Defendants Hawo Mohamed Hassan, left, and Amina Farah Ali, both of Rochester, after a court hearing in August. During her trial, Ali was jailed briefly for refusing to stand for the judge and jury.

Craig Lassig, Associated Press

Sherburne County jail's ban on head scarves draws protests

  • Article by: ALLIE SHAH
  • Star Tribune
  • October 27, 2011 - 11:03 PM

A Muslim civil rights group has joined the challenge to a Sherburne County policy that forbids female inmates from wearing head scarves in jail.

In a letter sent Thursday to Sherburne County Sheriff Joel Brott, the Minnesota chapter of the national Council on American-Islamic Relations argued that the ban violates Muslim women inmates' First Amendment rights to freely practice their religion.

The letter was prompted by the case of a woman convicted last week in federal court on terrorism-related charges.

Amina Farah Ali, who is in the Sherburne County jail, is choosing to eat most of her meals inside her cell instead of with other inmates in an apparent protest of the head scarf ban.

Ali, of Rochester, a U.S. citizen originally from Somalia, is among many Muslim women who believe their faith requires them to cover their hair when in the presence of men who are not their husbands or close relatives.

There are men who work in the common eating areas, said Daniel Scott, Ali's lawyer, who also sent a letter to the sheriff citing federal civil rights law, which states that the government shall not interfere with religious practices by institutionalized people unless it can demonstrate "a compelling government interest" in doing so.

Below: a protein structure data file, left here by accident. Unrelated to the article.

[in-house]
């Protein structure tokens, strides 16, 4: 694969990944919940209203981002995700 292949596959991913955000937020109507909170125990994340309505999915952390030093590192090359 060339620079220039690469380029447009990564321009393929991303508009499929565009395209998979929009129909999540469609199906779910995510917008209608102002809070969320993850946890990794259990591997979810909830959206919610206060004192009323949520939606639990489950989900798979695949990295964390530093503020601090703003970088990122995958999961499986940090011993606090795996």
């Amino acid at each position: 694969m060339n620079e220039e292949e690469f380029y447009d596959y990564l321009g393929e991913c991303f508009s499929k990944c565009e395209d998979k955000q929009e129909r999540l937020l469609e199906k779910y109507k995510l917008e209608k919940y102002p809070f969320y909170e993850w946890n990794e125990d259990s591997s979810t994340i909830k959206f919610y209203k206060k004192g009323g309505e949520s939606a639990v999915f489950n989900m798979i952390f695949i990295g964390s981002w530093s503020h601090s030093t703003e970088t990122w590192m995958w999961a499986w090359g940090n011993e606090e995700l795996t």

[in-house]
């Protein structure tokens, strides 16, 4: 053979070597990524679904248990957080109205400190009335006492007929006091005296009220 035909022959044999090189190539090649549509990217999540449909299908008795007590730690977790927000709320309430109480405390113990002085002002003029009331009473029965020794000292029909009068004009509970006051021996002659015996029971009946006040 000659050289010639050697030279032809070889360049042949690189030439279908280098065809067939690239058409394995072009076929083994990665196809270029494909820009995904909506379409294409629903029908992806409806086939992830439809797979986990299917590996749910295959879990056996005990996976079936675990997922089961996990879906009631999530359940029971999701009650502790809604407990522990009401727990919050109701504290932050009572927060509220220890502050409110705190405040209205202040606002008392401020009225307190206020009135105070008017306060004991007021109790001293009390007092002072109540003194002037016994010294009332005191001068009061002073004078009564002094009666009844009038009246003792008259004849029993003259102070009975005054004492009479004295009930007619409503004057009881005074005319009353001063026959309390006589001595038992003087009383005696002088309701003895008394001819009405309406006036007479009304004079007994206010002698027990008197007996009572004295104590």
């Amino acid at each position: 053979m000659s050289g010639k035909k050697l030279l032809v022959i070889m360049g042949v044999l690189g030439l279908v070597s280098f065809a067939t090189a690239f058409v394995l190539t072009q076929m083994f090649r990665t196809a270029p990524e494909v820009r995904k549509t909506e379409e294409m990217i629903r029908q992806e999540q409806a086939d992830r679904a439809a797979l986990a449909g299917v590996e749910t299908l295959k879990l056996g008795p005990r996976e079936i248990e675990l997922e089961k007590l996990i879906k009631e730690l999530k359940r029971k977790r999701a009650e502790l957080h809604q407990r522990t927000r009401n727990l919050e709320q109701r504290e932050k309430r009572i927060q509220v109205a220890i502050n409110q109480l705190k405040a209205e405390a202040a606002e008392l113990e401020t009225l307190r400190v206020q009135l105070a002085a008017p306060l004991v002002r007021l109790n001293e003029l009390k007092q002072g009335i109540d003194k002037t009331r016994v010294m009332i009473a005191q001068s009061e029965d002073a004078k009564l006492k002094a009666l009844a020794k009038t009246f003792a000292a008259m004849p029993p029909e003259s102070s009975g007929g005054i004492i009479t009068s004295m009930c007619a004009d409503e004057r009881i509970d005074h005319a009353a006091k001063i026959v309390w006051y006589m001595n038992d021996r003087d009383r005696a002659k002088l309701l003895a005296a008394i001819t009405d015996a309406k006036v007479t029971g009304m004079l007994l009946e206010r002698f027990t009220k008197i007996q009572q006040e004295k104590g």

"They have to accommodate in some way," Scott said. "They cover the rest of her body. We're just talking about one more piece of her body that's covered."

Brott wasn't budging, though.

"We're not inclined to change our policy," he said, adding that Ali's religious views and practices have been accommodated. For example, he said, she is allowed to perform ritual prayers and to have her Qur'an.

But her head scarf would fall in the category of civilian clothes, which are prohibited for inmates, he added. "It's for the safety and security of the facility. ... We don't allow for opportunities for inmates to hide contraband that might be a security risk to other inmates," Brott said.

Taneeza Islam, civil rights director for CAIR-MN, wrote to the sheriff:

"In conjunction with the First Amendment right to practice one's religion freely and numerous cases argued across the country, it is clear that Muslim women have the right to wear a headscarf while incarcerated."

The letter continued: "A Muslim woman's practice of wearing a headscarf is a sincerely held belief which is a protected exercise of her religion. Asking her to remove her headscarf is akin to asking her to be naked in front of others. A headscarf, unlike a crucifix or other ornament, is not a mere accessory but an essential article of clothing for those Muslim women who practice it."

Ali first raised concerns about her ability to practice her religion in jail when she was booked into the jail a couple of weeks ago after she was declared in contempt of court. At the time, Ali refused to wear the standard orange jumpsuit and had to be stripped and put into the jumpsuit by guards. She told the judge that she had been mistreated and that her head scarf was removed.

Ali received jail time as punishment for refusing to stand before Chief U.S. District Judge Michael J. Davis and the jury during court proceedings. After spending two nights behind bars, however, she told the judge she was ready to stand.

Ali was tried, along with her friend, Hawo Mohamed Hassan, in Minneapolis for allegedly conspiring to support a foreign terrorist organization. A jury found both women guilty of conspiracy, and additionally found Ali guilty of providing material support -- money -- to Al-Shabab, the Al-Qaida affiliate in Somalia.

Brott said Ali has been eating, but mostly in her cell. She came out of her cell on Thursday, he said, and did some laundry.

Allie Shah • 612-673-4488

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